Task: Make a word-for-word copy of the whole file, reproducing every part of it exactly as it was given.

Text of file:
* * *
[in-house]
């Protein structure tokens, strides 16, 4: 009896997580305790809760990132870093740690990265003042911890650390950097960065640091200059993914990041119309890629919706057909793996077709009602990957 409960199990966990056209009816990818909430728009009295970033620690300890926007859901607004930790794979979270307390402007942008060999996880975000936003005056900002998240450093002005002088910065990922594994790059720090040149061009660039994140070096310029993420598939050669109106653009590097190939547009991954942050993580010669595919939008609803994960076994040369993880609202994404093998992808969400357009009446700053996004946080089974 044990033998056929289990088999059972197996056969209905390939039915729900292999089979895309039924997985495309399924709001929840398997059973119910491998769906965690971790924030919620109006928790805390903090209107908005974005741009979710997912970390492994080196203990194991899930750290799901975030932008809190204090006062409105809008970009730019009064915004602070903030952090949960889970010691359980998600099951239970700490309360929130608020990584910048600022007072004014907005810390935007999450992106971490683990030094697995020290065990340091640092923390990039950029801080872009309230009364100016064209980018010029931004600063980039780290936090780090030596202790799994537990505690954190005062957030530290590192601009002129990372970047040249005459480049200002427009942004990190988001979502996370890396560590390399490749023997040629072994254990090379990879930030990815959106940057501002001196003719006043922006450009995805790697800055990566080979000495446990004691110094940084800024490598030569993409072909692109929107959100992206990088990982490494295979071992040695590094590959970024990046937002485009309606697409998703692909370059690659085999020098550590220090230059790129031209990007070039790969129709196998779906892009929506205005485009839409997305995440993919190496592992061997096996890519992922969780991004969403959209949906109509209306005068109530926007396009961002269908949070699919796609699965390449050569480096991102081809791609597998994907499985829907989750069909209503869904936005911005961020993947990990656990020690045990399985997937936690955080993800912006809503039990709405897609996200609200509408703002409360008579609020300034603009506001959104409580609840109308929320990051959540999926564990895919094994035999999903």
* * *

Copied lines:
[in-house]
């Protein structure tokens, strides 16, 4: 009896997580305790809760990132870093740690990265003042911890650390950097960065640091200059993914990041119309890629919706057909793996077709009602990957 409960199990966990056209009816990818909430728009009295970033620690300890926007859901607004930790794979979270307390402007942008060999996880975000936003005056900002998240450093002005002088910065990922594994790059720090040149061009660039994140070096310029993420598939050669109106653009590097190939547009991954942050993580010669595919939008609803994960076994040369993880609202994404093998992808969400357009009446700053996004946080089974 044990033998056929289990088999059972197996056969209905390939039915729900292999089979895309039924997985495309399924709001929840398997059973119910491998769906965690971790924030919620109006928790805390903090209107908005974005741009979710997912970390492994080196203990194991899930750290799901975030932008809190204090006062409105809008970009730019009064915004602070903030952090949960889970010691359980998600099951239970700490309360929130608020990584910048600022007072004014907005810390935007999450992106971490683990030094697995020290065990340091640092923390990039950029801080872009309230009364100016064209980018010029931004600063980039780290936090780090030596202790799994537990505690954190005062957030530290590192601009002129990372970047040249005459480049200002427009942004990190988001979502996370890396560590390399490749023997040629072994254990090379990879930030990815959106940057501002001196003719006043922006450009995805790697800055990566080979000495446990004691110094940084800024490598030569993409072909692109929107959100992206990088990982490494295979071992040695590094590959970024990046937002485009309606697409998703692909370059690659085999020098550590220090230059790129031209990007070039790969129709196998779906892009929506205005485009839409997305995440993919190496592992061997096996890519992922969780991004969403959209949906109509209306005068109530926007396009961002269908949070699919796609699965390449050569480096991102081809791609597998994907499985829907989750069909209503869904936005911005961020993947990990656990020690045990399985997937936690955080993800912006809503039990709405897609996200609200509408703002409360008579609020300034603009506001959104409580609840109308929320990051959540999926564990895919094994035999999903």